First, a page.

Sold dream of Rohingya 17

Sold dream 17 

The night was calm and serene and I managed to finish my Esha prayer outside under the stars. I made dua for my parents, I prayed for their safety and in the midst of my conversation with God I began to cry thinking of little Mahi and hoping she was safe. 

I finished my prayers and soaked in the night before I rushed in to clear the dinner table. I lowered my gaze as I entered because I had been warned against making eye contact, I was to remain invisible as a good slave should. 

I cleared the table and began washing the dishes. The old man walked into the kitchen and sat down in the corner closest to the sink. I asked if he needed anything but he was silent. His presence unsettled me and he watched my movements eerily. Suddenly he came towards me and pinned me against the sink, he lifted my dress and began touching me. 

I begged him to stop, he slapped me hard and told me not to make a sound. I would not let this happen , I could not let this happen. I summoned all my strength and  pushed him off me. He fell against the table breaking it. He was clearly shocked at my reaction but regained composure quickly. His eyes were dark and his teeth were clenched as he began to beat me. I fell to the floor in agony.  He dragged me by my hair screaming that I should know my place, that I  was here to serve him in any way he ordered. 

I fought back as hard as I could. I would not allow my self to be raped again, not this time. 

I hit and scratched his face, he broke a glass vase on my head but I would not give up. I would not be his victim. My mind was strong but my body could no longer move. 

The commotion must of alerted the old lady and she came down. She looked at me and asked what happened. He told her I had tried to force my self on him and he fought back. She called in few of the security guards who dragged me and tied me to the tree out side. She ripped my dress of and began to beat me. With each strike of the whip the sound cut into my flash, the pain was unbearable. Again and again she beat me until I lay there drenched in my own blood. She left me there naked for all to see.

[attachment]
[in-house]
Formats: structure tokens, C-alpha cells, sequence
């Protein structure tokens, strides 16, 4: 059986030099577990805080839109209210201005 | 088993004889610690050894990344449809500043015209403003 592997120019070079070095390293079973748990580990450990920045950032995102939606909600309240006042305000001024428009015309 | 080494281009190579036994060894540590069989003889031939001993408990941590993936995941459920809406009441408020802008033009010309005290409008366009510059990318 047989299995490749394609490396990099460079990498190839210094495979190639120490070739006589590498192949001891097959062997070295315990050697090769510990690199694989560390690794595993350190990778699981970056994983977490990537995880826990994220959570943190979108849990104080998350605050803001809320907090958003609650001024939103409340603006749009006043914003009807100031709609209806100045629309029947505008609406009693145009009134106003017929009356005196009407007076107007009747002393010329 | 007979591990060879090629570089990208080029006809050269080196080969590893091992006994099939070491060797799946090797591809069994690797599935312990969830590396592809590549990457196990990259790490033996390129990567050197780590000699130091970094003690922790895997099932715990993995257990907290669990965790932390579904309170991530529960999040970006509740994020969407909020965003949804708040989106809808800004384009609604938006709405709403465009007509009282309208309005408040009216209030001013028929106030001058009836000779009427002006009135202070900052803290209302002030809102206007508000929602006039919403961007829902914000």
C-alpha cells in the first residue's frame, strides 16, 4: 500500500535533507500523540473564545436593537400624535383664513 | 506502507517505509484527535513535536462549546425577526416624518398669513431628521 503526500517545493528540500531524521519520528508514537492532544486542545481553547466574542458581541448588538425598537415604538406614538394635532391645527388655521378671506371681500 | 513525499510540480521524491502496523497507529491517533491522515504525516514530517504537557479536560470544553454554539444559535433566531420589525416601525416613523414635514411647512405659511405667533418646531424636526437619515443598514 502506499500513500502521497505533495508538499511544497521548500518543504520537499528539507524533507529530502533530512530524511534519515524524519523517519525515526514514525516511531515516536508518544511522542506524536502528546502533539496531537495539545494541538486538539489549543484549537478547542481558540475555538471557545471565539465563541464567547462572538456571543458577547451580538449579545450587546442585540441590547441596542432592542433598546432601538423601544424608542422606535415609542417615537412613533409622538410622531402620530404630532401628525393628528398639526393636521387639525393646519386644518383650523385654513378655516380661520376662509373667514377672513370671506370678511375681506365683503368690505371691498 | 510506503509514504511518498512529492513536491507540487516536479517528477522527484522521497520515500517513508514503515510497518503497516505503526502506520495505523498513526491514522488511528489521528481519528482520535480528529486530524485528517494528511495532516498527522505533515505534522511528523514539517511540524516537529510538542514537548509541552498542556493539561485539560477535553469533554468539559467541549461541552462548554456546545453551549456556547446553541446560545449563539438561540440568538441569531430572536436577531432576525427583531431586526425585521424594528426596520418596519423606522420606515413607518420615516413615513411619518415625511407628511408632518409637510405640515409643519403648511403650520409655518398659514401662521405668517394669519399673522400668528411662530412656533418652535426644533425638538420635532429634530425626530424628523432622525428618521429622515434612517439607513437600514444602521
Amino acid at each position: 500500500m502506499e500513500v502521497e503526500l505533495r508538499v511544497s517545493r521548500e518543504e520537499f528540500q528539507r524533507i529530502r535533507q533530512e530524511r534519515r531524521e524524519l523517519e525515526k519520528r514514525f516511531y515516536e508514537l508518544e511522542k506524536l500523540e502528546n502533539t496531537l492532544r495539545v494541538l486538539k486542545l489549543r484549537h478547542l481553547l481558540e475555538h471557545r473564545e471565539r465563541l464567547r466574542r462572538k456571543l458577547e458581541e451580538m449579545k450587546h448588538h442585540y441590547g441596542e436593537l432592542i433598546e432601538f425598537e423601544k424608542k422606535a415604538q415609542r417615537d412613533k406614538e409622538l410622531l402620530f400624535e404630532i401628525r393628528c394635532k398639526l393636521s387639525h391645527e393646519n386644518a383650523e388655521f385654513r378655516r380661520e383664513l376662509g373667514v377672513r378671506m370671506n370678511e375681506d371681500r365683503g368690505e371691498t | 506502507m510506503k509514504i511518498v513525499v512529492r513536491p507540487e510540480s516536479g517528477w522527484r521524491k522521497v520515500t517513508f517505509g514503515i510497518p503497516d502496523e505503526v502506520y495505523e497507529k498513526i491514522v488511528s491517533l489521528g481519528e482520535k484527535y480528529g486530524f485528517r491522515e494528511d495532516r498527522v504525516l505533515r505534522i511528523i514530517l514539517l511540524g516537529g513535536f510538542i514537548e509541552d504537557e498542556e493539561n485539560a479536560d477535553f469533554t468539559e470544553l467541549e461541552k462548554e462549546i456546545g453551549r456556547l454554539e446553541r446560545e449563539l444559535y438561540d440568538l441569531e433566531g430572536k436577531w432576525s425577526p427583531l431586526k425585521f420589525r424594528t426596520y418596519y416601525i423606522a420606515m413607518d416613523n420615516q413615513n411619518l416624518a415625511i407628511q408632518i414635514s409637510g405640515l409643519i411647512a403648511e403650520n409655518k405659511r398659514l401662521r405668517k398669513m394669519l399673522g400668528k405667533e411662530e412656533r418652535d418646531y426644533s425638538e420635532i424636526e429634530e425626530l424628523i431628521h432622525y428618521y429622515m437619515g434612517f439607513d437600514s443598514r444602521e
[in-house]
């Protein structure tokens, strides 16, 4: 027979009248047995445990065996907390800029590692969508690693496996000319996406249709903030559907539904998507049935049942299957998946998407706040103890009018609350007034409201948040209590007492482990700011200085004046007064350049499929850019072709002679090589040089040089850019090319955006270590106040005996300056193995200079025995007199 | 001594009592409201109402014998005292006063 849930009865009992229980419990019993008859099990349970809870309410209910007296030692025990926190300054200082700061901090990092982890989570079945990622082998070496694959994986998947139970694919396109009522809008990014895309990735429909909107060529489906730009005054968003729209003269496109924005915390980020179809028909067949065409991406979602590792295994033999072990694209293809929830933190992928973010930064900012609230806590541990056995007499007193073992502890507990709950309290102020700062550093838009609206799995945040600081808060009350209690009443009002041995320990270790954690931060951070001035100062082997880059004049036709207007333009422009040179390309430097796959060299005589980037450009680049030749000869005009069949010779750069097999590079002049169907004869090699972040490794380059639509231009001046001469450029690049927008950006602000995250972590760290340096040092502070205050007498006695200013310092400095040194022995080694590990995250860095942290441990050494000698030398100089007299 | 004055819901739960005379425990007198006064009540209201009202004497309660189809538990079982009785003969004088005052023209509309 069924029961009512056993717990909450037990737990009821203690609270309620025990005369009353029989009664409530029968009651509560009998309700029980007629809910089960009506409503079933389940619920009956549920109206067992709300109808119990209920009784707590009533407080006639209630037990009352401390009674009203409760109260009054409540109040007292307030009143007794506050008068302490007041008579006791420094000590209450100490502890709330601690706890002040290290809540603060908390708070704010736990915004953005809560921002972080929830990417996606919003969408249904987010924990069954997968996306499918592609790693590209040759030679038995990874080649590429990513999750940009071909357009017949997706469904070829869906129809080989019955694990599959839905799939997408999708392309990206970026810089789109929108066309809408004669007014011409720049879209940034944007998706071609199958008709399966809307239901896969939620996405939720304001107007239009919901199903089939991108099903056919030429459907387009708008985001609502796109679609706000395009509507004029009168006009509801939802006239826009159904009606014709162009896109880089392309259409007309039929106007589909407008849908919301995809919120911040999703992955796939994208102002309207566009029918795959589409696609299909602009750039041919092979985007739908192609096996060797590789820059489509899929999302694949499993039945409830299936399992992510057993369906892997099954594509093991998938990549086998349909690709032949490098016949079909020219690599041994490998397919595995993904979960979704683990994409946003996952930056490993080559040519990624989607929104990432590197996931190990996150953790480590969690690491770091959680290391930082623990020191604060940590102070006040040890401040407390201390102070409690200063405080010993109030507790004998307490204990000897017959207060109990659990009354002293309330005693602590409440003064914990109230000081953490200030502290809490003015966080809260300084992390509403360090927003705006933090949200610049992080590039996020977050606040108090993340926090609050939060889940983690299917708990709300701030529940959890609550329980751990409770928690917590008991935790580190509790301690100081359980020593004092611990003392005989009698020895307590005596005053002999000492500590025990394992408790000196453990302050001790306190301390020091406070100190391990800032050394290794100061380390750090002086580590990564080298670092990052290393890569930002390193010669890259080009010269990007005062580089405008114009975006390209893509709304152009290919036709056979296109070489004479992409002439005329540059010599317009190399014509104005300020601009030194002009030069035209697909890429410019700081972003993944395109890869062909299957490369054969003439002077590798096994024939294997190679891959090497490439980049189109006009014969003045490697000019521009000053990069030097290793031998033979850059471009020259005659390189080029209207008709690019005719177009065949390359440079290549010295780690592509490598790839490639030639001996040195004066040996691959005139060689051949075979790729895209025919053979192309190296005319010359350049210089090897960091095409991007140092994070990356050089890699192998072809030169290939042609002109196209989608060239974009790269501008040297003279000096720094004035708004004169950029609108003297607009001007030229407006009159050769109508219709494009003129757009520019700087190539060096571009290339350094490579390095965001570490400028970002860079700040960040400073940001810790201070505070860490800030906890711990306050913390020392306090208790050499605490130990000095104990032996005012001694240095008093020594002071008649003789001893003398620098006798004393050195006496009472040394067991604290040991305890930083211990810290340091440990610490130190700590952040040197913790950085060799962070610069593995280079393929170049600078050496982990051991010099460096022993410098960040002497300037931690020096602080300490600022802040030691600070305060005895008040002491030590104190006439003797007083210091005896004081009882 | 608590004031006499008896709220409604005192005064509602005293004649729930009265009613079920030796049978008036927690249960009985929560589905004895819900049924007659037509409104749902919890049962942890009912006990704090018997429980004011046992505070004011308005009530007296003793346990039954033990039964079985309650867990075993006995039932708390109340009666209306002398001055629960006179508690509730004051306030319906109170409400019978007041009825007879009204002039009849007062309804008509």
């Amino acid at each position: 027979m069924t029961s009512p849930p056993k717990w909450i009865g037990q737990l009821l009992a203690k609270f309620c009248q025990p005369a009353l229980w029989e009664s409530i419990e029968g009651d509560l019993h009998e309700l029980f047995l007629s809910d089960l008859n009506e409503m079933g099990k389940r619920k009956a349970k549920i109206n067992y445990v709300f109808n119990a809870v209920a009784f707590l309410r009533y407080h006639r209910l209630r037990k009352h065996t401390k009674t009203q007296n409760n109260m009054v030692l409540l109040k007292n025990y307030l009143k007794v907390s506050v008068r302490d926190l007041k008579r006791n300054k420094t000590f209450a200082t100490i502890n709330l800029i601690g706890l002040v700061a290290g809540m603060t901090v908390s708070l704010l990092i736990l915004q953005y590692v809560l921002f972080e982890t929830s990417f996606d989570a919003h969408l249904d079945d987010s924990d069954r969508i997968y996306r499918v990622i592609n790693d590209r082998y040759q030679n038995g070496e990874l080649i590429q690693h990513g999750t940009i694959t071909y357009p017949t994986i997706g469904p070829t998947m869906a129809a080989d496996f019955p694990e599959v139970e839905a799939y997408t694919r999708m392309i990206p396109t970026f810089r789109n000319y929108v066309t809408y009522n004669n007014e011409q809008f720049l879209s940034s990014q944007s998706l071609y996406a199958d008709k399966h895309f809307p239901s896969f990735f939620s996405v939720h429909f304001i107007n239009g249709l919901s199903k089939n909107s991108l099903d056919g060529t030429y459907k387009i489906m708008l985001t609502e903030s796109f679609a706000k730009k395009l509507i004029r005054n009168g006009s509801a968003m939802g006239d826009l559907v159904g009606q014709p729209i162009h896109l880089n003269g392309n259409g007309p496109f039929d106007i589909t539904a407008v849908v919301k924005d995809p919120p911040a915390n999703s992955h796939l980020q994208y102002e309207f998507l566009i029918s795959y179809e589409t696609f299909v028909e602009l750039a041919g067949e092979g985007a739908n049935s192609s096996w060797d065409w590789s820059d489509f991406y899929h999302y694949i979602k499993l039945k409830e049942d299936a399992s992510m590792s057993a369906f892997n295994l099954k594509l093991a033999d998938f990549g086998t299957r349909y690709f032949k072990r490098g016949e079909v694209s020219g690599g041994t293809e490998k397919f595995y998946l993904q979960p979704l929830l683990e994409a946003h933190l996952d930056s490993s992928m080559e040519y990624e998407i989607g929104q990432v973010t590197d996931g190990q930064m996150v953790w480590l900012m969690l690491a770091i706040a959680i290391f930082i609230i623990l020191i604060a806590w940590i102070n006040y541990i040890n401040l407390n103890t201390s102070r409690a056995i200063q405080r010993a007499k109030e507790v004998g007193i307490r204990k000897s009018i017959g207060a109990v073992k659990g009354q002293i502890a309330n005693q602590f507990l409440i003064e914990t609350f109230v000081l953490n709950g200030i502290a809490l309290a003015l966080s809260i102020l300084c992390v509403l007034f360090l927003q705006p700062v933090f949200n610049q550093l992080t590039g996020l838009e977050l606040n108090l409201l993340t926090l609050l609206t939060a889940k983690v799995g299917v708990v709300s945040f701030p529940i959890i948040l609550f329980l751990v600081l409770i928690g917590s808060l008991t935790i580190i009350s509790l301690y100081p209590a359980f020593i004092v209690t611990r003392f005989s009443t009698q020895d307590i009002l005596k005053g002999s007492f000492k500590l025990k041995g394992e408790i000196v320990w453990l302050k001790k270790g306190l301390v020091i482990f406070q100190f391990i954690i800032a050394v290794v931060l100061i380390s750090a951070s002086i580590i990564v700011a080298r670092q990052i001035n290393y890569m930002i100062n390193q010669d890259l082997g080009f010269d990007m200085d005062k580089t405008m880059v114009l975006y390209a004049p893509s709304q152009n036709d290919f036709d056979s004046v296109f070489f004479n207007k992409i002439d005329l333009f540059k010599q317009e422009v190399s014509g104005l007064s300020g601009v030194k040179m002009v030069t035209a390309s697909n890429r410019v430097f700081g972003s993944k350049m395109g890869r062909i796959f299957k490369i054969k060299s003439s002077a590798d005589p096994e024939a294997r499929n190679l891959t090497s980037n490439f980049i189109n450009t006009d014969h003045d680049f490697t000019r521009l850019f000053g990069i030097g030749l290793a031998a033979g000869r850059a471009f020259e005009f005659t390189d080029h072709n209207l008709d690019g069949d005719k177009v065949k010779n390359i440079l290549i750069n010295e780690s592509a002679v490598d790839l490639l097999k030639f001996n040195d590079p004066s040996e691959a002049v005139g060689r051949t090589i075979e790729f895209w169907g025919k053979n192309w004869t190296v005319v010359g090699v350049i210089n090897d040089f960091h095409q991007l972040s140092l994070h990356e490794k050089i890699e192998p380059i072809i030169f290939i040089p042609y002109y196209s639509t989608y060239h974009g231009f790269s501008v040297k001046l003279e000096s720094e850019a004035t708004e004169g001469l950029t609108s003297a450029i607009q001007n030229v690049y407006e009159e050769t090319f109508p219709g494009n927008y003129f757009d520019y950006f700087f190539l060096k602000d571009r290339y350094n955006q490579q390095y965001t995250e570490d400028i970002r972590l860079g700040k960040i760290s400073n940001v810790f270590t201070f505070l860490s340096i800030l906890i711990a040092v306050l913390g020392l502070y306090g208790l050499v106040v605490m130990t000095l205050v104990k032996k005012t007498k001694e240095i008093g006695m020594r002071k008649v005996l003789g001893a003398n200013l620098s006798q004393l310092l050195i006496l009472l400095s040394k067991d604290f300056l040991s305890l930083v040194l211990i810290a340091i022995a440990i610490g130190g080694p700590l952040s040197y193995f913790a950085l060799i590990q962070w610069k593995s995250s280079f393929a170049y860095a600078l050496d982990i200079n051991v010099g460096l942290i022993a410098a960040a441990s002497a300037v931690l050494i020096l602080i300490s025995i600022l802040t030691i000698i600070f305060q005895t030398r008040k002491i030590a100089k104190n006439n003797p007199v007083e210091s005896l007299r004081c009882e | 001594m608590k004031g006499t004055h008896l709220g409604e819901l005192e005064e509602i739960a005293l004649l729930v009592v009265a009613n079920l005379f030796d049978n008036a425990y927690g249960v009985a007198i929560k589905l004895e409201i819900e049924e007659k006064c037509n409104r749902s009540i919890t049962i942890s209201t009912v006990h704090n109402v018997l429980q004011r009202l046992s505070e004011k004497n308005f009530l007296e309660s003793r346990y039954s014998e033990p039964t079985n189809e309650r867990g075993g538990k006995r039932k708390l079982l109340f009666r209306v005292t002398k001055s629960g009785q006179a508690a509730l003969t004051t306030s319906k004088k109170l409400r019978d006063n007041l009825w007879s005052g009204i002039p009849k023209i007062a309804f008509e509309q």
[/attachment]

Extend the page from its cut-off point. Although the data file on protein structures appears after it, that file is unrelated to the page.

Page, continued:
Ahmed came to me when they had left. He covered my body with one of his sarongs and gave me water. I begged him to leave, I didn’t want anymore trouble. But he stayed with me , slowly making me sip the water. He asked if he could wash the wounds, he didn’t want to disrespect me, Muslim women do not show their bodies to strange men. I refused. My body was mine and no matter how noble his intentions were right now I didn’t trust any male.  

He sat beside me telling me I was not the first but I was the only one to fight him off. I asked Ahmed how long he had worked here and he replied about seven years. In these years he had been beaten mercilessly on numerous occasions , at times for no reason at all. He lifted his shirt to show me the scars. 

He reminded me that we are slaves not employees. He was right we had no rights and no remedies. Just slaves nothing more. We had no names, no identities and no histories. Why did I  think that this would be better than home? I had to ask him if he had ever tried to escape and he told me that those who tried were shot by the guards. He told me how he felt like a coward for never trying to escape but he hoped that one day soon he would be able to go home and see his family and the land we were forced to leave behind. This was the only reason slavery was better than death. What was it about humans and hope?  He told me that the one worker who was allowed out would bring any bits of information he could find about home. 

The latest was that the border guards were torturing people in the camps to see if ISIS was present  and whether a resistance was forming. I began to cry,  our people were much worse off than I was. Those being questioned would be tortured to death even though they knew nothing, mostly because nothing was allowed into the camps. Everyone had forgotten us why would ISIS be any different. 

I asked Ahmed what it was like for him in the camps. At first he refused to speak and just cried but as the night wore on he admitted to me that the notorious Burmese border guards often raped Rohingya men and how at times they were tortured and forced to do sexual acts with other men while some guards watched. I was shocked I didn’t know what to say to him. 

He told me about his father and how he was tortured because he went in search of his father. When I asked him about his grandfather, I realised that it was the same old man who had given me the book and pencil and told em to write my story, our story. I slowly sat up and told him every  thing from the time I met the old man up until the time he suffered a heart attack and was left to die. He wept like a baby. He was summoned by the guards and he walked away muttering about how he could have and should have done more for his grandfather. 

I sat tied to the tree, howling in anger. It wasn’t my pain that broke me but rather the story of Ahmed’s rape. I looked up at the stars and promised myself and my people that no matter how impossible things got. I would be one of those who broke our silence. 


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by mumtaz saley


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